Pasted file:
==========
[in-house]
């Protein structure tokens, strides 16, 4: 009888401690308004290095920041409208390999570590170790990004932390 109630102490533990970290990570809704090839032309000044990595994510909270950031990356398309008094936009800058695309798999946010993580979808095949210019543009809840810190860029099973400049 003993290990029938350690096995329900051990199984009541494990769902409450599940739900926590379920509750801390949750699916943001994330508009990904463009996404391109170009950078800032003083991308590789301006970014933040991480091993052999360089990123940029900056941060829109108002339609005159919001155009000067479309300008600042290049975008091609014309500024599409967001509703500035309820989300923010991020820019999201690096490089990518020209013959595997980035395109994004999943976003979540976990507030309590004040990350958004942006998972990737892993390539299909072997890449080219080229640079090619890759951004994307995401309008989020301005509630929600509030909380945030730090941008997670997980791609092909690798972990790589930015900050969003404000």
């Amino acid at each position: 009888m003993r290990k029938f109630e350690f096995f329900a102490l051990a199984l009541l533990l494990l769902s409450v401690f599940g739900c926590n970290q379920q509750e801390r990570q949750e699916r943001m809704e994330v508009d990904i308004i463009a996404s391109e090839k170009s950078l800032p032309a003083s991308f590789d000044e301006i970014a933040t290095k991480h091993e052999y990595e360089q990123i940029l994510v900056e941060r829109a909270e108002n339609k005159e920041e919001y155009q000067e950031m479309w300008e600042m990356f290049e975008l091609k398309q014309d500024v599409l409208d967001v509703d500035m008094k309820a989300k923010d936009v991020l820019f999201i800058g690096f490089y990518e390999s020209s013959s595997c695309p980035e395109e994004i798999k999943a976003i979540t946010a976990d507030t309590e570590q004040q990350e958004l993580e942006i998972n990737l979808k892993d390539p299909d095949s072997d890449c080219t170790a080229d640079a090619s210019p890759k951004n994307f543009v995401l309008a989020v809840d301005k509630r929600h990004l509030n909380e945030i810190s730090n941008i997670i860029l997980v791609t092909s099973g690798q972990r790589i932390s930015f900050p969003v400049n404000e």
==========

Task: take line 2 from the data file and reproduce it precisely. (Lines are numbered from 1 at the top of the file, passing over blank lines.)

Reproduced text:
């Protein structure tokens, strides 16, 4: 009888401690308004290095920041409208390999570590170790990004932390 109630102490533990970290990570809704090839032309000044990595994510909270950031990356398309008094936009800058695309798999946010993580979808095949210019543009809840810190860029099973400049 003993290990029938350690096995329900051990199984009541494990769902409450599940739900926590379920509750801390949750699916943001994330508009990904463009996404391109170009950078800032003083991308590789301006970014933040991480091993052999360089990123940029900056941060829109108002339609005159919001155009000067479309300008600042290049975008091609014309500024599409967001509703500035309820989300923010991020820019999201690096490089990518020209013959595997980035395109994004999943976003979540976990507030309590004040990350958004942006998972990737892993390539299909072997890449080219080229640079090619890759951004994307995401309008989020301005509630929600509030909380945030730090941008997670997980791609092909690798972990790589930015900050969003404000």